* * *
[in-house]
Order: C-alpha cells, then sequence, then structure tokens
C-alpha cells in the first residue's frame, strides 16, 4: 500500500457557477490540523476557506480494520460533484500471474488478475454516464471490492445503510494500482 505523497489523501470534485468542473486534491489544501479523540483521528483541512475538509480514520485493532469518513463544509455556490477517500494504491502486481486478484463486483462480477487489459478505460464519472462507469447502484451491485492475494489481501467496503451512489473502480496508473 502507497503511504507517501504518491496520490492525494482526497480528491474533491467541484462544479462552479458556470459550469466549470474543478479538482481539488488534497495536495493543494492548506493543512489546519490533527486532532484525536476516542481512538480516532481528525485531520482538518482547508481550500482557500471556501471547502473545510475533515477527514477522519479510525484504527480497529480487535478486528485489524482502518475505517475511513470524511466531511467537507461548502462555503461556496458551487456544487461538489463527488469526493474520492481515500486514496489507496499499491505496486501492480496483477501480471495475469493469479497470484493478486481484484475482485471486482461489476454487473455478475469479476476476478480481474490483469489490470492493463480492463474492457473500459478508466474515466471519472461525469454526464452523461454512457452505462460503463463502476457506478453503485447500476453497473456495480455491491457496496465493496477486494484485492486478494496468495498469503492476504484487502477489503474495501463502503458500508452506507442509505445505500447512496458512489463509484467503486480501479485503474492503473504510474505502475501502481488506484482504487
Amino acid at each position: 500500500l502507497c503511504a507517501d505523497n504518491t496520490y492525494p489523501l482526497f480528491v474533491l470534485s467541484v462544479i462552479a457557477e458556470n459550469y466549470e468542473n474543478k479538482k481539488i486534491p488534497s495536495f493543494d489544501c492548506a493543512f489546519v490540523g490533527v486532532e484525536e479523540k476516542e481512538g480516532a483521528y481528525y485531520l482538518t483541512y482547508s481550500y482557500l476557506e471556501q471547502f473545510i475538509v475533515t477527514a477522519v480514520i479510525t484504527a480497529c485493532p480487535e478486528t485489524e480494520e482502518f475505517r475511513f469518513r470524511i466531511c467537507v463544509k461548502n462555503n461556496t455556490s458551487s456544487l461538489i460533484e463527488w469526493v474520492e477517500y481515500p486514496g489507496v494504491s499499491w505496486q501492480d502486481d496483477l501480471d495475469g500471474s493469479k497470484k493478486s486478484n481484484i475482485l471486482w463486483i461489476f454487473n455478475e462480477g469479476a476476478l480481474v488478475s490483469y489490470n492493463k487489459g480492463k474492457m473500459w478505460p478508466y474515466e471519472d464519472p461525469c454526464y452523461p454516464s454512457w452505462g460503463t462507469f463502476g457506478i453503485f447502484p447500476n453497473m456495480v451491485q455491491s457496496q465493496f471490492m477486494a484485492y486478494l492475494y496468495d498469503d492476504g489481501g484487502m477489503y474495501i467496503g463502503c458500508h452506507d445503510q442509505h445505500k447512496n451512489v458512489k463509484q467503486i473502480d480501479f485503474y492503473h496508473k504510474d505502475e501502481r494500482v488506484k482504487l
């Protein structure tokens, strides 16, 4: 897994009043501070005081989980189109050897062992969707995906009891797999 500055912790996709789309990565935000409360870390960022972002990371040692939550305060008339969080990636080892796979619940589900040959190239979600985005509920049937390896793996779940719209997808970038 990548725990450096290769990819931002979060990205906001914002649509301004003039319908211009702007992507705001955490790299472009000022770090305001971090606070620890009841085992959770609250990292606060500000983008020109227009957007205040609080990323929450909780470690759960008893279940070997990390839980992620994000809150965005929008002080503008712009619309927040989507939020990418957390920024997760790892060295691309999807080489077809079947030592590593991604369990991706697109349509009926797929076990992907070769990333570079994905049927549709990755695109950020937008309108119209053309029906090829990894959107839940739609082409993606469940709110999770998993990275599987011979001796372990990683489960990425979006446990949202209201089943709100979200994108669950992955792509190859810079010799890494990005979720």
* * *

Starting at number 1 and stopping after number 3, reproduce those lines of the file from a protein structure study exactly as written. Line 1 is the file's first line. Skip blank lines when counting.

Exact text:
[in-house]
Order: C-alpha cells, then sequence, then structure tokens
C-alpha cells in the first residue's frame, strides 16, 4: 500500500457557477490540523476557506480494520460533484500471474488478475454516464471490492445503510494500482 505523497489523501470534485468542473486534491489544501479523540483521528483541512475538509480514520485493532469518513463544509455556490477517500494504491502486481486478484463486483462480477487489459478505460464519472462507469447502484451491485492475494489481501467496503451512489473502480496508473 502507497503511504507517501504518491496520490492525494482526497480528491474533491467541484462544479462552479458556470459550469466549470474543478479538482481539488488534497495536495493543494492548506493543512489546519490533527486532532484525536476516542481512538480516532481528525485531520482538518482547508481550500482557500471556501471547502473545510475533515477527514477522519479510525484504527480497529480487535478486528485489524482502518475505517475511513470524511466531511467537507461548502462555503461556496458551487456544487461538489463527488469526493474520492481515500486514496489507496499499491505496486501492480496483477501480471495475469493469479497470484493478486481484484475482485471486482461489476454487473455478475469479476476476478480481474490483469489490470492493463480492463474492457473500459478508466474515466471519472461525469454526464452523461454512457452505462460503463463502476457506478453503485447500476453497473456495480455491491457496496465493496477486494484485492486478494496468495498469503492476504484487502477489503474495501463502503458500508452506507442509505445505500447512496458512489463509484467503486480501479485503474492503473504510474505502475501502481488506484482504487